Santiago Atitlán, which has a population of about 50,000, is located on the south shore of Lake Atitlán in Guatemala’s central highland region, approximately 100 miles to the west of the country’ capital, Guatemala City.
Santiago Atitlán amazes its visitors with its cultural richness. This municipality in the Department of Sololà is home to the Tzutujil, one of the smallest ethnic groups in Mayan culture. Tzutujil means “the people that come from the corn flower”. The book Historia y Memorias (“History and Memories”) expands on the origins of this group, which settled down on the shores of Lake Atitlán around 1250.
At first sight, the beauty of the lake, the volcanoes, the church, the plaza, the park and the market captures visitors; but if they take a closer look, they find out that there is much more to see in this place, located 1,742 yards above sea level. People of many different political and religious beliefs show respect for Maximón, a local deity. The statue of the deity, short and draped in colourful scarves, is made of wooden sticks tied together, and its mask is carved from the same wood. The Brotherhood of the Holy Cross, the principal indigenous authority in Santiago Atitlán, organises several celebrations in honour of Maximón. According to myth, he has two wives, changes houses every year, likes drinking and smoking, collects ties, and uses perfume. During Holy Week, his wooden idol is taken from his shrine and paraded through the town square, where people beat him with sticks. Many ask him for favours and advice for the year ahead.
The current name of the town, Santiago Atitlán, relates to the Saint James the Apostle Parish, which was founded by the Franciscan friars who evangelised the region. The town’s present church was built in 1547; it is one of the oldest in Central America. Hundreds of people go there to pray or to attend Catholic ceremonies. On special Catholic occasions, mass is celebrated in the square in front of the church, while ordinary rites are attended inside. The natives have asked that their priests speak both Spanish and Tz’utujil, the language inherited from their wise Mayan ancestors.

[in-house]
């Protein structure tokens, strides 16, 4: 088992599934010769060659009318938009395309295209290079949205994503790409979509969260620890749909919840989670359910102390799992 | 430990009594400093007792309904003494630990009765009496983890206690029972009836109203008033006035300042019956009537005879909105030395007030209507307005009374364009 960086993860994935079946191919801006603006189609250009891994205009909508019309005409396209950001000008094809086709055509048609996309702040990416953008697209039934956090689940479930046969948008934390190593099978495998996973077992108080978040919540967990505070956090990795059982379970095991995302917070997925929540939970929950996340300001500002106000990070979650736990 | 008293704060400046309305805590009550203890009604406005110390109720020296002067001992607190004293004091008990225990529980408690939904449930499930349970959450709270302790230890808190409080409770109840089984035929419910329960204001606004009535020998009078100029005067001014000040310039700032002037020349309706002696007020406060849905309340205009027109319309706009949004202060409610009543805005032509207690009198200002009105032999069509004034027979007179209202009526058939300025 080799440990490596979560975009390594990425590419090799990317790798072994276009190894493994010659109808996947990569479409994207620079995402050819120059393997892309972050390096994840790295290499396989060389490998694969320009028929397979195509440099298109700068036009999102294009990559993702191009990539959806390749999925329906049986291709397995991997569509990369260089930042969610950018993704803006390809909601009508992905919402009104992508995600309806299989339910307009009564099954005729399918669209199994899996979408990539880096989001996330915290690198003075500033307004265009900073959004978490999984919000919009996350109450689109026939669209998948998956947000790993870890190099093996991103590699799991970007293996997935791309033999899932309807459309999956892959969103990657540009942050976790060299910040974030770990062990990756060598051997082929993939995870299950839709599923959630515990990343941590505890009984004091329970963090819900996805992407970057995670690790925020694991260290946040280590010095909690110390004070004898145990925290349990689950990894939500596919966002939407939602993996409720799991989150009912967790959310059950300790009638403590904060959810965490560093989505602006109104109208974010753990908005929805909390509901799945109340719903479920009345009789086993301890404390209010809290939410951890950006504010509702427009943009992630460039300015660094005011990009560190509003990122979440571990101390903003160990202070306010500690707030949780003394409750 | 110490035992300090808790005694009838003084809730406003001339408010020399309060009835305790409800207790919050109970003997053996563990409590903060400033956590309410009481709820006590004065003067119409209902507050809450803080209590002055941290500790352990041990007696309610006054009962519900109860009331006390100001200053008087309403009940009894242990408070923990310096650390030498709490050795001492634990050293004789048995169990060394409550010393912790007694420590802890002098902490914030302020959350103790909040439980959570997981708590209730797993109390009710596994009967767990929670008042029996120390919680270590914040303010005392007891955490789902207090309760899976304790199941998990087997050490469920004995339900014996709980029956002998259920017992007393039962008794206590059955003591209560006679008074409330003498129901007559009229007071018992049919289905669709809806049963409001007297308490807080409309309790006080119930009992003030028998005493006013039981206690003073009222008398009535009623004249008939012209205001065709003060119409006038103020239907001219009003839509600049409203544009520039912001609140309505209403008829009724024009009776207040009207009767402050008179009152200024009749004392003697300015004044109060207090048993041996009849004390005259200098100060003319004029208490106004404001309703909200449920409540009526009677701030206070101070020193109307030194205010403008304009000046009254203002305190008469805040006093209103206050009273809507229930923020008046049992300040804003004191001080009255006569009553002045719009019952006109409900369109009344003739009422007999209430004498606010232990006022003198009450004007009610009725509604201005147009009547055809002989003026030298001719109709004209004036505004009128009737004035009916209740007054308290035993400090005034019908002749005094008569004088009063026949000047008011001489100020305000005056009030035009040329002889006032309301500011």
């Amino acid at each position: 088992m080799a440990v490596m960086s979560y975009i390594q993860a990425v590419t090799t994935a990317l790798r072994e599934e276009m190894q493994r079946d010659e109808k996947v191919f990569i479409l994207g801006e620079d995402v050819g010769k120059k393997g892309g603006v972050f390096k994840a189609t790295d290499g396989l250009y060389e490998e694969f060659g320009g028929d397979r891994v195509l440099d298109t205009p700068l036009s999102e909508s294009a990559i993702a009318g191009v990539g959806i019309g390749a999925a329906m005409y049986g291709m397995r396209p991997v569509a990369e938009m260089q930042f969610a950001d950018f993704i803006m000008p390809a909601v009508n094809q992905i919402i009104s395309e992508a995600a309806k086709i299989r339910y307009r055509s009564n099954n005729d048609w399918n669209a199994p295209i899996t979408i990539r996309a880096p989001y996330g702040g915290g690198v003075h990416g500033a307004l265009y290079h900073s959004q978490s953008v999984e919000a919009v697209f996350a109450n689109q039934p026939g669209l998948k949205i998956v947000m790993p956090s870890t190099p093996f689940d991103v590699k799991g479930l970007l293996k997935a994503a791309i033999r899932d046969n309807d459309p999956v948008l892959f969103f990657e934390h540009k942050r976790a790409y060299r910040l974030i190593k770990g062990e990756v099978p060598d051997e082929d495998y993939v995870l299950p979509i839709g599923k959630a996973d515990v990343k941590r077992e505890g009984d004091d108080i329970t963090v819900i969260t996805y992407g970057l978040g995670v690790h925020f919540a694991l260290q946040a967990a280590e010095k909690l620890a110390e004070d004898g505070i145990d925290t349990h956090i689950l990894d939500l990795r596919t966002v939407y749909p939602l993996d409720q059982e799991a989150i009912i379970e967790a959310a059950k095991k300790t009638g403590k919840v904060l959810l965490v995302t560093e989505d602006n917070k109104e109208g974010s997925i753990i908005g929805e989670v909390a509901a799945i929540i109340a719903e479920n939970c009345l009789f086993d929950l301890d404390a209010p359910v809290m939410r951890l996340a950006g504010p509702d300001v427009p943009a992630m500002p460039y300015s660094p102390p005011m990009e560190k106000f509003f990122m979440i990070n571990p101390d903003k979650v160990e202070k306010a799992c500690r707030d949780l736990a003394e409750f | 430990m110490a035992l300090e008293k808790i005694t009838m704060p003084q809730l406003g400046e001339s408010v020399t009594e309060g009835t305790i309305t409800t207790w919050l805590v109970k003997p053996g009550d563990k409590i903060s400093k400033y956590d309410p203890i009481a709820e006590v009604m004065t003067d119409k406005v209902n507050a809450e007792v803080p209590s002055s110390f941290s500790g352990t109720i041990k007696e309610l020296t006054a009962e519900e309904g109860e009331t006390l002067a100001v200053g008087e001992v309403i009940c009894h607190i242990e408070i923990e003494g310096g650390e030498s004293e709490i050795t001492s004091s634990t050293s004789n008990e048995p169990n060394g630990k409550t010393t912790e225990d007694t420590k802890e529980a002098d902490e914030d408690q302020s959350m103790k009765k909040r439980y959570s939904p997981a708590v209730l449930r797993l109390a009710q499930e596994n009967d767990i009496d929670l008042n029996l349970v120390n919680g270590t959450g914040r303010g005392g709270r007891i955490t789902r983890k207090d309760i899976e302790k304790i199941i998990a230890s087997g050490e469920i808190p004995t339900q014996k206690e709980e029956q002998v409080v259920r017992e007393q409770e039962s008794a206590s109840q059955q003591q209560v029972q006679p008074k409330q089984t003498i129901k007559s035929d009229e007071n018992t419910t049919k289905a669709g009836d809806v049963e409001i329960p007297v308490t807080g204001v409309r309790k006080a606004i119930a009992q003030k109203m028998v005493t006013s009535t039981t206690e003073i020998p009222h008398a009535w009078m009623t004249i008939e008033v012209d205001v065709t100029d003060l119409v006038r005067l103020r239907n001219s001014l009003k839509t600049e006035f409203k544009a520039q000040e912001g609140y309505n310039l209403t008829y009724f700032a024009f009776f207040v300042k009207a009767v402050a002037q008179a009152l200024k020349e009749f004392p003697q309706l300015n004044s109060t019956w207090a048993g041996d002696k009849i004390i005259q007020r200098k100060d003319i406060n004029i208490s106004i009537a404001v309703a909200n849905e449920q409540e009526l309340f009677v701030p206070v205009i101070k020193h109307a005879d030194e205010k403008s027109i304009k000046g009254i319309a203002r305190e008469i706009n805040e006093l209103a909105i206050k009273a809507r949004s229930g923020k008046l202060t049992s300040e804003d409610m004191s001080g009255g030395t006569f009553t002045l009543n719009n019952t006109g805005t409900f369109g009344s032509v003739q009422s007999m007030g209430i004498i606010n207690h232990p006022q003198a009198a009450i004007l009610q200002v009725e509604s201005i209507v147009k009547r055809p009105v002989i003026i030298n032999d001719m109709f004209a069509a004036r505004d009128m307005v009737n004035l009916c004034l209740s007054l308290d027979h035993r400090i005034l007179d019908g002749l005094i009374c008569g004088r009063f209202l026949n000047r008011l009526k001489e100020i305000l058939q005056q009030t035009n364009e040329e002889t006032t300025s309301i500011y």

The century-old bell of this church can still be found in the bell tower. It is said that during the December 1990 uprising, people went to the church and rang the bell, in order to wake up the rest of the town to fight against the army. There is also a “Peace Park” inside the chapel, erected in memory of the martyrs of the 1990 Civil War – in which 250,000 people were killed, and 45,000 are considered desaparecidos, “disappeared”.
However, not all memories in Santiago Atitlán are sad. Miguel Sisay, who was born in the town, recalls that when he was a child, adults used to tell him the story of the “Rain Maker”: a legendary character who appears in the collective imaginary as a white bearded man, carrying a water flask. According to legend, he kept drinking the water but it never ended; and so he had the power to make it rain. Another legend is about Lake Atitlán’s spirit, who is said to wander the narrow streets of this town at night.
In the magical, ancient scenery of Santiago Atitlán, children weave fabrics and make regional dresses; they paint, sing, and sculpt, while families make their living through trade, tourism, agriculture, and fishing.